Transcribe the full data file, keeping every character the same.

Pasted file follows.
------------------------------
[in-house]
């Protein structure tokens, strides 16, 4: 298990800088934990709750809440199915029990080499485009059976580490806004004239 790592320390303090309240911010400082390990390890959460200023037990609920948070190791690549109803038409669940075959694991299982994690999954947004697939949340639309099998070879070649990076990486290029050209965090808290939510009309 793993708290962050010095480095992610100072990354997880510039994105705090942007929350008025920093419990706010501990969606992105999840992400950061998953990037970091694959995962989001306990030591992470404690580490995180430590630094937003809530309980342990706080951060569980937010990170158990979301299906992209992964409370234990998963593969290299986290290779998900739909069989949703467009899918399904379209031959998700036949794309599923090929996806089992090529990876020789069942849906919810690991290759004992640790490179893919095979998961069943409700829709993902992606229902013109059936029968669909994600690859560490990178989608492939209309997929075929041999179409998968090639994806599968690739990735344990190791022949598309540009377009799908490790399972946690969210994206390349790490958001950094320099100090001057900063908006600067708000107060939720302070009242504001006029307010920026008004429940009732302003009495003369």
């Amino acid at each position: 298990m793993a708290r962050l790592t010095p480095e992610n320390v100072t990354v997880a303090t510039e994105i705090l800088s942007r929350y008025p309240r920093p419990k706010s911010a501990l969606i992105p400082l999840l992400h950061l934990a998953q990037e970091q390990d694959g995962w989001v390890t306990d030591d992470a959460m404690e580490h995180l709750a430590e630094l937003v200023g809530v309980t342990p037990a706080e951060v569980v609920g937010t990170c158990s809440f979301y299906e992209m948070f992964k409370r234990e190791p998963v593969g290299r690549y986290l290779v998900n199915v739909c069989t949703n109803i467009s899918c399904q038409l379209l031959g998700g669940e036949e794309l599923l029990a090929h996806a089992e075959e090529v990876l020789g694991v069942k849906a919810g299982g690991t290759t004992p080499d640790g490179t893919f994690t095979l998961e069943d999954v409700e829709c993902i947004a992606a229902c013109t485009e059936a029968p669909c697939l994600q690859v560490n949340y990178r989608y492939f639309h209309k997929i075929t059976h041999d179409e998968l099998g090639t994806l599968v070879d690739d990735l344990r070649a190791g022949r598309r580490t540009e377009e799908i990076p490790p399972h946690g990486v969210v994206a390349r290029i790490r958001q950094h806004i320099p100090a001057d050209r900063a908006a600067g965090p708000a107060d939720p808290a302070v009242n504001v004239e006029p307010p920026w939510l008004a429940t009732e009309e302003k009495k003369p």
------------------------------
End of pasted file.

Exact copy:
[in-house]
């Protein structure tokens, strides 16, 4: 298990800088934990709750809440199915029990080499485009059976580490806004004239 790592320390303090309240911010400082390990390890959460200023037990609920948070190791690549109803038409669940075959694991299982994690999954947004697939949340639309099998070879070649990076990486290029050209965090808290939510009309 793993708290962050010095480095992610100072990354997880510039994105705090942007929350008025920093419990706010501990969606992105999840992400950061998953990037970091694959995962989001306990030591992470404690580490995180430590630094937003809530309980342990706080951060569980937010990170158990979301299906992209992964409370234990998963593969290299986290290779998900739909069989949703467009899918399904379209031959998700036949794309599923090929996806089992090529990876020789069942849906919810690991290759004992640790490179893919095979998961069943409700829709993902992606229902013109059936029968669909994600690859560490990178989608492939209309997929075929041999179409998968090639994806599968690739990735344990190791022949598309540009377009799908490790399972946690969210994206390349790490958001950094320099100090001057900063908006600067708000107060939720302070009242504001006029307010920026008004429940009732302003009495003369």
């Amino acid at each position: 298990m793993a708290r962050l790592t010095p480095e992610n320390v100072t990354v997880a303090t510039e994105i705090l800088s942007r929350y008025p309240r920093p419990k706010s911010a501990l969606i992105p400082l999840l992400h950061l934990a998953q990037e970091q390990d694959g995962w989001v390890t306990d030591d992470a959460m404690e580490h995180l709750a430590e630094l937003v200023g809530v309980t342990p037990a706080e951060v569980v609920g937010t990170c158990s809440f979301y299906e992209m948070f992964k409370r234990e190791p998963v593969g290299r690549y986290l290779v998900n199915v739909c069989t949703n109803i467009s899918c399904q038409l379209l031959g998700g669940e036949e794309l599923l029990a090929h996806a089992e075959e090529v990876l020789g694991v069942k849906a919810g299982g690991t290759t004992p080499d640790g490179t893919f994690t095979l998961e069943d999954v409700e829709c993902i947004a992606a229902c013109t485009e059936a029968p669909c697939l994600q690859v560490n949340y990178r989608y492939f639309h209309k997929i075929t059976h041999d179409e998968l099998g090639t994806l599968v070879d690739d990735l344990r070649a190791g022949r598309r580490t540009e377009e799908i990076p490790p399972h946690g990486v969210v994206a390349r290029i790490r958001q950094h806004i320099p100090a001057d050209r900063a908006a600067g965090p708000a107060d939720p808290a302070v009242n504001v004239e006029p307010p920026w939510l008004a429940t009732e009309e302003k009495k003369p």